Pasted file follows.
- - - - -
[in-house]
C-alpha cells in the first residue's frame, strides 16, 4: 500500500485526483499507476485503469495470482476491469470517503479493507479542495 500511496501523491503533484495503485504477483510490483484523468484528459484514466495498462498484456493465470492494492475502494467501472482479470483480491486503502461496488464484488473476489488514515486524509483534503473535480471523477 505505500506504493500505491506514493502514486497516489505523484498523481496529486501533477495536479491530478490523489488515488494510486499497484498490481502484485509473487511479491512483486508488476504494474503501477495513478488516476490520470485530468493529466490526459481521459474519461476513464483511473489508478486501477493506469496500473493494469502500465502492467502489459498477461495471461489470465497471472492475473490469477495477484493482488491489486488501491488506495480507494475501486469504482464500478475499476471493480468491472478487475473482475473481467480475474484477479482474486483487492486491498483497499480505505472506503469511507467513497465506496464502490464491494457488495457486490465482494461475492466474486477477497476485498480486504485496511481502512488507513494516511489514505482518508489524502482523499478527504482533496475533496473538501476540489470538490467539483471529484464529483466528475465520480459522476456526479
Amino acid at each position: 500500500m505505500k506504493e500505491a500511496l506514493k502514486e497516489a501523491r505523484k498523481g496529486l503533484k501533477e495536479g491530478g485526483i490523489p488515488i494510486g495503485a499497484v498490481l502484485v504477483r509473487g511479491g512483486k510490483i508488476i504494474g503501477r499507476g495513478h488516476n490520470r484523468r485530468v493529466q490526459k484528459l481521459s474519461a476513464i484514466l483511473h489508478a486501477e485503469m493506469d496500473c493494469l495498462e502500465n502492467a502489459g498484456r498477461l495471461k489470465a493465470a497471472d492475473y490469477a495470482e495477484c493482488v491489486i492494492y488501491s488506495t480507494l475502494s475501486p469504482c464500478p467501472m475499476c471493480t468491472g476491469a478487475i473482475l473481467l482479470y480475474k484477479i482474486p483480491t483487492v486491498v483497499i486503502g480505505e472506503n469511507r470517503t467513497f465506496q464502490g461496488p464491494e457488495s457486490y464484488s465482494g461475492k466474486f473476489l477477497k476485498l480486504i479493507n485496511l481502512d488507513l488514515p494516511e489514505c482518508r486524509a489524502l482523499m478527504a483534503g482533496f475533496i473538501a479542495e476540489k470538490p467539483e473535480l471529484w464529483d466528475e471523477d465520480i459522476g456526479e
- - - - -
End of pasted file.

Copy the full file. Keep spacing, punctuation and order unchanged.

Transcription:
[in-house]
C-alpha cells in the first residue's frame, strides 16, 4: 500500500485526483499507476485503469495470482476491469470517503479493507479542495 500511496501523491503533484495503485504477483510490483484523468484528459484514466495498462498484456493465470492494492475502494467501472482479470483480491486503502461496488464484488473476489488514515486524509483534503473535480471523477 505505500506504493500505491506514493502514486497516489505523484498523481496529486501533477495536479491530478490523489488515488494510486499497484498490481502484485509473487511479491512483486508488476504494474503501477495513478488516476490520470485530468493529466490526459481521459474519461476513464483511473489508478486501477493506469496500473493494469502500465502492467502489459498477461495471461489470465497471472492475473490469477495477484493482488491489486488501491488506495480507494475501486469504482464500478475499476471493480468491472478487475473482475473481467480475474484477479482474486483487492486491498483497499480505505472506503469511507467513497465506496464502490464491494457488495457486490465482494461475492466474486477477497476485498480486504485496511481502512488507513494516511489514505482518508489524502482523499478527504482533496475533496473538501476540489470538490467539483471529484464529483466528475465520480459522476456526479
Amino acid at each position: 500500500m505505500k506504493e500505491a500511496l506514493k502514486e497516489a501523491r505523484k498523481g496529486l503533484k501533477e495536479g491530478g485526483i490523489p488515488i494510486g495503485a499497484v498490481l502484485v504477483r509473487g511479491g512483486k510490483i508488476i504494474g503501477r499507476g495513478h488516476n490520470r484523468r485530468v493529466q490526459k484528459l481521459s474519461a476513464i484514466l483511473h489508478a486501477e485503469m493506469d496500473c493494469l495498462e502500465n502492467a502489459g498484456r498477461l495471461k489470465a493465470a497471472d492475473y490469477a495470482e495477484c493482488v491489486i492494492y488501491s488506495t480507494l475502494s475501486p469504482c464500478p467501472m475499476c471493480t468491472g476491469a478487475i473482475l473481467l482479470y480475474k484477479i482474486p483480491t483487492v486491498v483497499i486503502g480505505e472506503n469511507r470517503t467513497f465506496q464502490g461496488p464491494e457488495s457486490y464484488s465482494g461475492k466474486f473476489l477477497k476485498l480486504i479493507n485496511l481502512d488507513l488514515p494516511e489514505c482518508r486524509a489524502l482523499m478527504a483534503g482533496f475533496i473538501a479542495e476540489k470538490p467539483e473535480l471529484w464529483d466528475e471523477d465520480i459522476g456526479e